Some locals get border visa success others told they don’t qualify
WEB Gladys1 pe c4 20200721

CONFUSION still reigns on whether Wangaratta is classified as a border town under the Victoria-NSW state lockdown rules in place since early July.

People who work or live in Wangaratta should be able to travel across the border to NSW as it does meet the government’s “border community” 50km criteria.

On google maps Wangaratta is a distance of 48.9km from Corowa on the border, just falling within the border passage requirements.

However, when Wangaratta Chronicle asked for clarification on the matter, the NSW Department of Customer Services and Department of Health both said it’s the other’s responsibility.

Albury accountant Michaela Gulbin, who works in Wangaratta, has been able to obtain a permit however other people she knows have not applied for one because Albury is more than 50km from Wangaratta.

“There are a lot of people who work in Wangaratta who live in Albury thinking that they can’t go to work,” Ms Gulbin said.

“There is a misconception but when you live in a border community, you have to look at the river and measure south 50km.

“I have an employee who was quite panicky about it and I was a bit worried as well.

“I have spoken to several people from Services NSW and they referred me to a COVID-19 team and after 45 minutes I was able to speak to the right person who confirmed Wangaratta is a border town.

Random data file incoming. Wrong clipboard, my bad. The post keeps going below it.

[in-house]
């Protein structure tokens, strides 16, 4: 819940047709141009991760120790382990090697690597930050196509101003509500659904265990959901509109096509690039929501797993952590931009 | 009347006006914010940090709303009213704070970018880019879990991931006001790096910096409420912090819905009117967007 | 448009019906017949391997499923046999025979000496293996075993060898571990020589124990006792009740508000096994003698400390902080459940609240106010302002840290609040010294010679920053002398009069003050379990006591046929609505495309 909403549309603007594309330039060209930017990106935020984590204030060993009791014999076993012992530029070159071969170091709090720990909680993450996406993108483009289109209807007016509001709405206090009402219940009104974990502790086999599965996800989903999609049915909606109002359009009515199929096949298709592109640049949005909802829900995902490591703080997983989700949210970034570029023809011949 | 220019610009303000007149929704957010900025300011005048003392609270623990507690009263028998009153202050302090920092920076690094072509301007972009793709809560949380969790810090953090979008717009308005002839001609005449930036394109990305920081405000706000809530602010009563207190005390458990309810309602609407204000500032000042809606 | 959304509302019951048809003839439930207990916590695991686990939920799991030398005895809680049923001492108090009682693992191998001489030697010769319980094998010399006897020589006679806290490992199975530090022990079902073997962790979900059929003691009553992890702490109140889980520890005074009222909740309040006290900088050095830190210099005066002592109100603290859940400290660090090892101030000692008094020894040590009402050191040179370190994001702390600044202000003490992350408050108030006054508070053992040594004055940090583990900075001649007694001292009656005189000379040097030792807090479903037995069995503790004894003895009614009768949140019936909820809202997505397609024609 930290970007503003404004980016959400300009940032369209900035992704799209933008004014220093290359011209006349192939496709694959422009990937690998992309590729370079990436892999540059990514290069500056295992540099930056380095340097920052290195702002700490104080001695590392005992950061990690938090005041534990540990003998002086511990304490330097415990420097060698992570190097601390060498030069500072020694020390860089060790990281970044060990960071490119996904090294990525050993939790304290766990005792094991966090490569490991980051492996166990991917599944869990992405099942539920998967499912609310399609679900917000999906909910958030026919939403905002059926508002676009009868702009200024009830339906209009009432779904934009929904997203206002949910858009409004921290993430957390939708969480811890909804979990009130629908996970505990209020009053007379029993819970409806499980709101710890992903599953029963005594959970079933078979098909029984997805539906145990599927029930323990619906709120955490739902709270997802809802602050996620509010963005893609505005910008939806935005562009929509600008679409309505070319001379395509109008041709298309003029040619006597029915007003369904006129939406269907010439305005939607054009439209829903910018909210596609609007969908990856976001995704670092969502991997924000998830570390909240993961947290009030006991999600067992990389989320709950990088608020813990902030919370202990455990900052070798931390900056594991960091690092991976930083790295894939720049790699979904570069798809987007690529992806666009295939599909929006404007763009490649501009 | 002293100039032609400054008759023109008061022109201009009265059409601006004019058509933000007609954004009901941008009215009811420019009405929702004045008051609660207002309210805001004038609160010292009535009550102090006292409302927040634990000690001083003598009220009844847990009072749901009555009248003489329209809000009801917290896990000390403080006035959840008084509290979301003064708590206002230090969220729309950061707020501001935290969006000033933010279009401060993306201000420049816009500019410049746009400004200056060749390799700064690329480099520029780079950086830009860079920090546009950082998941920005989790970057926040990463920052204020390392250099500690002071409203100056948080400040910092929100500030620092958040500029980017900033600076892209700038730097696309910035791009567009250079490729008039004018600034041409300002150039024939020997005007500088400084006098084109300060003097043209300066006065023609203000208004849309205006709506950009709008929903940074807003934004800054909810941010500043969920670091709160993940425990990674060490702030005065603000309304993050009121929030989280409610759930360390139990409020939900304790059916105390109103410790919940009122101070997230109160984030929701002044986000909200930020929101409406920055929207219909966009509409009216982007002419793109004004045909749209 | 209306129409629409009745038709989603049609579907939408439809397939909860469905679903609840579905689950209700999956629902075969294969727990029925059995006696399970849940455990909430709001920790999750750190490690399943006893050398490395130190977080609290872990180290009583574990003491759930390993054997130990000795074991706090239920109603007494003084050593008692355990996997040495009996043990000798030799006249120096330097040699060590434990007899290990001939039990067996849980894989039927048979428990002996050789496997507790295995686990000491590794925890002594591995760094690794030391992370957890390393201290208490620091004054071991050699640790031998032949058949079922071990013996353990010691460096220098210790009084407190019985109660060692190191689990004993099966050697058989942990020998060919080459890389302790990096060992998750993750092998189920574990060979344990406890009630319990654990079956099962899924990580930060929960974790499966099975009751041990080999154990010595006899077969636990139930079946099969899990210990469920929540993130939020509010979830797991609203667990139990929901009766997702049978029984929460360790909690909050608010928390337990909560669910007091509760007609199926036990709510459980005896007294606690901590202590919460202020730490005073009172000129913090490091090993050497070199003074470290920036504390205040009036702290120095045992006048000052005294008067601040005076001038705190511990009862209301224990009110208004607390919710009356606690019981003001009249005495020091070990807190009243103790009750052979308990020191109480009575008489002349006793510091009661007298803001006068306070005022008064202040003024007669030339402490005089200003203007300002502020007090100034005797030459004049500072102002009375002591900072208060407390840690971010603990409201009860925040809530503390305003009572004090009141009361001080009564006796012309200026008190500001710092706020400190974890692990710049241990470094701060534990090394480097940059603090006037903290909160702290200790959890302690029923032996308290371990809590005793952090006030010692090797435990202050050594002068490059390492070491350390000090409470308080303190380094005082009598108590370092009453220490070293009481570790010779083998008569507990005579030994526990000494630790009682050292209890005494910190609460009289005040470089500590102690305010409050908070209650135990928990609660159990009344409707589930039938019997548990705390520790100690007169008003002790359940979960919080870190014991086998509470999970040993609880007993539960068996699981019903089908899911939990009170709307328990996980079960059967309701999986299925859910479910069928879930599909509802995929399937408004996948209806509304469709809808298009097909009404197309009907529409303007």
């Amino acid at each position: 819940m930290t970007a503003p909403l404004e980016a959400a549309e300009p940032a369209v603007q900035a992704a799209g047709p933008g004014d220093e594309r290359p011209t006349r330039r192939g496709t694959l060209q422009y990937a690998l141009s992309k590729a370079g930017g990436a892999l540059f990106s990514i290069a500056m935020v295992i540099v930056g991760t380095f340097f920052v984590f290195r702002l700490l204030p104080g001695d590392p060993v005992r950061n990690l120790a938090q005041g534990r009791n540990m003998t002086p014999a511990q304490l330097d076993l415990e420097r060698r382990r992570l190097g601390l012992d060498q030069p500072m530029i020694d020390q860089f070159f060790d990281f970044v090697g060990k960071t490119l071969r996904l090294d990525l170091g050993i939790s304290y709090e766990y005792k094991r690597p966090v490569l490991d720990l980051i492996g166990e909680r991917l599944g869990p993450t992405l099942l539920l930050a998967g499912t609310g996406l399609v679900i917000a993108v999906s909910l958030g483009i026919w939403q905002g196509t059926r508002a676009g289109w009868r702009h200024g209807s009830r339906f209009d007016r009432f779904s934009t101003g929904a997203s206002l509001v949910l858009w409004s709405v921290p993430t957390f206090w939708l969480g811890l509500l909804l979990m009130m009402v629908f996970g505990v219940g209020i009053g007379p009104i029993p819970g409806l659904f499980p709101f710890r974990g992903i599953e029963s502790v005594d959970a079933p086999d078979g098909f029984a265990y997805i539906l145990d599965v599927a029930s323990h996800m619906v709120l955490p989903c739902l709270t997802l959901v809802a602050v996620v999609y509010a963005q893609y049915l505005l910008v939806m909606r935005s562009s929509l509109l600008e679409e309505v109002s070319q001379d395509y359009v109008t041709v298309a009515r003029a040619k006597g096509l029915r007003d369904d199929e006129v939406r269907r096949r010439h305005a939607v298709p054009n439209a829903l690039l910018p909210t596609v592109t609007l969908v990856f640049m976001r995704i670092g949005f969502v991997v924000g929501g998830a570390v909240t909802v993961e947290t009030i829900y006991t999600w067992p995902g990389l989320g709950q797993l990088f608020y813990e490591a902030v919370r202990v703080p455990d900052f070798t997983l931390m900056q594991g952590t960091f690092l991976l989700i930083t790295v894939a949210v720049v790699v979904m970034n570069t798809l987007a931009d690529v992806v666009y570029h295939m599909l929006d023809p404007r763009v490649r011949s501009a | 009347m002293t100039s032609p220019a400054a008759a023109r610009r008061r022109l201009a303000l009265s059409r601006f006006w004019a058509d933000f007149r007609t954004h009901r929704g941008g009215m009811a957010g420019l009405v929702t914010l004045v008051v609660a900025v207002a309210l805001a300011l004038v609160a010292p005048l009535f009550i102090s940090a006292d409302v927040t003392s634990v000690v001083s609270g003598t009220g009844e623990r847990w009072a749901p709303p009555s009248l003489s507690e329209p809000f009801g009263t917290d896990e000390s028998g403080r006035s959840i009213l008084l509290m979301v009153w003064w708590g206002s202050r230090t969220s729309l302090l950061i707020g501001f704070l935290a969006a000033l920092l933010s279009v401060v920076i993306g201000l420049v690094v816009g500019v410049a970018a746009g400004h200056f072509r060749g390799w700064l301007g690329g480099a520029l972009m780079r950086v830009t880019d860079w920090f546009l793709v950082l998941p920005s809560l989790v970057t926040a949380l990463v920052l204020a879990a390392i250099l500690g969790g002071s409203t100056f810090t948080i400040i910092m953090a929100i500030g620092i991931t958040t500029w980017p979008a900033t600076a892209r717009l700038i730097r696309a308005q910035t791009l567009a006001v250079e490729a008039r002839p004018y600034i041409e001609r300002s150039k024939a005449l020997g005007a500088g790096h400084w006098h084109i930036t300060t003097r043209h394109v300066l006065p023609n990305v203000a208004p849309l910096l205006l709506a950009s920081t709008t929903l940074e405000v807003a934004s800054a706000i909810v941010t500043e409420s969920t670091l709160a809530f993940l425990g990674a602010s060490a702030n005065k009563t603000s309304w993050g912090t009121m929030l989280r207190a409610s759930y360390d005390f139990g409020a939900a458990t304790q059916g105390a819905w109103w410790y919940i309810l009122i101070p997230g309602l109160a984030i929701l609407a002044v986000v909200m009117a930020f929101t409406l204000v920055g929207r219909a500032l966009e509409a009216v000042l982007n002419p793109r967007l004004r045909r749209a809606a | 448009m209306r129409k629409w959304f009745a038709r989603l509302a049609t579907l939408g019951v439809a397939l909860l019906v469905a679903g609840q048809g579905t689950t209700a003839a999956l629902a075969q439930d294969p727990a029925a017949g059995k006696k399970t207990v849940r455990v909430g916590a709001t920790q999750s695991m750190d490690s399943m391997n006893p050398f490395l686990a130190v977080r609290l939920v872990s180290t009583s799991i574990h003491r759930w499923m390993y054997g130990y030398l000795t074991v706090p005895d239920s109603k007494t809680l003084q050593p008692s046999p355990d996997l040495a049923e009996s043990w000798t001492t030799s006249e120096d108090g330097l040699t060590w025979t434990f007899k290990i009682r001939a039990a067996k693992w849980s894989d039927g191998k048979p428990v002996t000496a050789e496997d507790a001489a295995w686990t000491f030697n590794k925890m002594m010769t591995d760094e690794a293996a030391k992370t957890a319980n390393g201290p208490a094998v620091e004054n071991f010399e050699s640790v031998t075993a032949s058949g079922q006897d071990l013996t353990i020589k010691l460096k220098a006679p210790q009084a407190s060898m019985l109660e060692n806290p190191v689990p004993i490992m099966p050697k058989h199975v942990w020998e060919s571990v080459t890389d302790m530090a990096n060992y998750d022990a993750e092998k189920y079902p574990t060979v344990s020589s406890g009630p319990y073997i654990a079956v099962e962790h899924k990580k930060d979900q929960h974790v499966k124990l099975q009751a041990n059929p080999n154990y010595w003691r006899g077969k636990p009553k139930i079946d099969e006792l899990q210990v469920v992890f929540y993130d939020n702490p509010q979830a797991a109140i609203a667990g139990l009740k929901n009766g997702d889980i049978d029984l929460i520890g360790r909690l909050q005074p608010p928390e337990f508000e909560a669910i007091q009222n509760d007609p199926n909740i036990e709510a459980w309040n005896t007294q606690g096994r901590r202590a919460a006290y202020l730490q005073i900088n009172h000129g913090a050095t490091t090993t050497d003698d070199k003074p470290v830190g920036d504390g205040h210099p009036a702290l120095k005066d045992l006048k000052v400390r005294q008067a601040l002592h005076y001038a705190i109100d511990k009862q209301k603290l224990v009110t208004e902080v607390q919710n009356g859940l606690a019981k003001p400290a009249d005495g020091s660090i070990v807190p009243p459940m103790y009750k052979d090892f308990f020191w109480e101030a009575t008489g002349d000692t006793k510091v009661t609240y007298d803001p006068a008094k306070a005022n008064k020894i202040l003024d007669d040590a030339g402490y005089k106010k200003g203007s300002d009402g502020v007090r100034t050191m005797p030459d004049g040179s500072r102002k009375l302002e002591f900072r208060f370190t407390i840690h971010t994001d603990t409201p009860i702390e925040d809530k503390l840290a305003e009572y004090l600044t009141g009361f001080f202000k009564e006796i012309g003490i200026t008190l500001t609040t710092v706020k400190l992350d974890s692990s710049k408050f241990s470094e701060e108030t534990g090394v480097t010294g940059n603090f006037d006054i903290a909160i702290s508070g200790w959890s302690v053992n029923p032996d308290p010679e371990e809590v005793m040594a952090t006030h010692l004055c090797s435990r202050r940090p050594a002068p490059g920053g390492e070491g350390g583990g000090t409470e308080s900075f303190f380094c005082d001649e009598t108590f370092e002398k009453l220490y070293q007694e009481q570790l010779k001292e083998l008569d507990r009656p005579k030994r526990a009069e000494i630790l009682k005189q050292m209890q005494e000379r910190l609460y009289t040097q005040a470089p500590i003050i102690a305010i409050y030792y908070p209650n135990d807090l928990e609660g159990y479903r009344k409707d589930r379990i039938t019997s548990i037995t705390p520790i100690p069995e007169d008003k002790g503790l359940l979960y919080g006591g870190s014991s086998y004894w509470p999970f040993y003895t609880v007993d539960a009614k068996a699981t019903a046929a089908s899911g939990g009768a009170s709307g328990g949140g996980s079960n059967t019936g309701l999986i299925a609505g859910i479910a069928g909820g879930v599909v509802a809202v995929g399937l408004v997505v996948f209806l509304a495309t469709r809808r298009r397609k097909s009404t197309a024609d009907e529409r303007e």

“Premier Daniel Andrews told the Chronicle via a Zoom online conference on Friday that he would follow up the issue if he was supplied with specific case scenarios where people were unable to get a permit despite living within the border town zone.

“It is not easy and there’s people who have got very good reasons to be going to NSW and vice versa and border communities, even like Wangaratta which is 50 minutes away, that’s tough,” Mr Andrews said.

He also mentioned a second line of defence such as another series of border check points further into southern NSW and he asked to be briefed on Friday around whether there was merit in working to create those bubbles.

Mr Andrews said while the government can have a sense of control and low numbers and effective public health response, then it’s likely the current stage two rules will stay in place.

“I haven’t ruled out the notion of opening up further,” he said.

“Regional Victoria should not think there’s a set of stage 3 rules coming next week or anything like that – as long as we keep these numbers low then the chief health officer has confidence that the strategy is working.

“We’ve been aiming for the smoothest system possible but there’s nothing smooth about it, it’s been very challenging.”

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